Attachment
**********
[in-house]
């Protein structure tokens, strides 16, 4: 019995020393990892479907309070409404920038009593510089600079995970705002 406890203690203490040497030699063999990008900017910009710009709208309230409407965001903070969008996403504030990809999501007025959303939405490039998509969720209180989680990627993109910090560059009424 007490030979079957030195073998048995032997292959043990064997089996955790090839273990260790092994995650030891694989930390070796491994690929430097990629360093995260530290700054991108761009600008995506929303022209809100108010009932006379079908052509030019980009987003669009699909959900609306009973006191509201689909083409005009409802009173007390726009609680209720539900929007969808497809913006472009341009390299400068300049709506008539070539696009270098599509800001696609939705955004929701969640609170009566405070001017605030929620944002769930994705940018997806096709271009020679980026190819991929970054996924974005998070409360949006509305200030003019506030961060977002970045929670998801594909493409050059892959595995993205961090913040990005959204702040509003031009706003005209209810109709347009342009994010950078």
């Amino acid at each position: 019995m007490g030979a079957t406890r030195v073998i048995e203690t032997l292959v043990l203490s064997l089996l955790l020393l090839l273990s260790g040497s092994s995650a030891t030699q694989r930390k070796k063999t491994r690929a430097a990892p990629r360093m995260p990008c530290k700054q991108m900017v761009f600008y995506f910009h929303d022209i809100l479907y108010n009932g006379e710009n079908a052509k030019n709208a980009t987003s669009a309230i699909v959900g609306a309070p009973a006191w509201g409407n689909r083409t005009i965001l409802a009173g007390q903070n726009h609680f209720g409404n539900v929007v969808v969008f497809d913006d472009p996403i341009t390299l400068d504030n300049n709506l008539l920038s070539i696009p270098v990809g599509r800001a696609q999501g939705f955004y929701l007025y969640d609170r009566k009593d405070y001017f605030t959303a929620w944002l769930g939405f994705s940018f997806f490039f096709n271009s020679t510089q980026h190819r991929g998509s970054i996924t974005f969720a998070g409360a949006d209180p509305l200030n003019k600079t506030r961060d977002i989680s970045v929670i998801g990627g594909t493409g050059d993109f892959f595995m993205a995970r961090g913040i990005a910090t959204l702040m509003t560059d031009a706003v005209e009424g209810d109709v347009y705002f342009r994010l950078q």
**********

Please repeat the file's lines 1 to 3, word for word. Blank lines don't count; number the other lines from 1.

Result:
[in-house]
């Protein structure tokens, strides 16, 4: 019995020393990892479907309070409404920038009593510089600079995970705002 406890203690203490040497030699063999990008900017910009710009709208309230409407965001903070969008996403504030990809999501007025959303939405490039998509969720209180989680990627993109910090560059009424 007490030979079957030195073998048995032997292959043990064997089996955790090839273990260790092994995650030891694989930390070796491994690929430097990629360093995260530290700054991108761009600008995506929303022209809100108010009932006379079908052509030019980009987003669009699909959900609306009973006191509201689909083409005009409802009173007390726009609680209720539900929007969808497809913006472009341009390299400068300049709506008539070539696009270098599509800001696609939705955004929701969640609170009566405070001017605030929620944002769930994705940018997806096709271009020679980026190819991929970054996924974005998070409360949006509305200030003019506030961060977002970045929670998801594909493409050059892959595995993205961090913040990005959204702040509003031009706003005209209810109709347009342009994010950078």
């Amino acid at each position: 019995m007490g030979a079957t406890r030195v073998i048995e203690t032997l292959v043990l203490s064997l089996l955790l020393l090839l273990s260790g040497s092994s995650a030891t030699q694989r930390k070796k063999t491994r690929a430097a990892p990629r360093m995260p990008c530290k700054q991108m900017v761009f600008y995506f910009h929303d022209i809100l479907y108010n009932g006379e710009n079908a052509k030019n709208a980009t987003s669009a309230i699909v959900g609306a309070p009973a006191w509201g409407n689909r083409t005009i965001l409802a009173g007390q903070n726009h609680f209720g409404n539900v929007v969808v969008f497809d913006d472009p996403i341009t390299l400068d504030n300049n709506l008539l920038s070539i696009p270098v990809g599509r800001a696609q999501g939705f955004y929701l007025y969640d609170r009566k009593d405070y001017f605030t959303a929620w944002l769930g939405f994705s940018f997806f490039f096709n271009s020679t510089q980026h190819r991929g998509s970054i996924t974005f969720a998070g409360a949006d209180p509305l200030n003019k600079t506030r961060d977002i989680s970045v929670i998801g990627g594909t493409g050059d993109f892959f595995m993205a995970r961090g913040i990005a910090t959204l702040m509003t560059d031009a706003v005209e009424g209810d109709v347009y705002f342009r994010l950078q």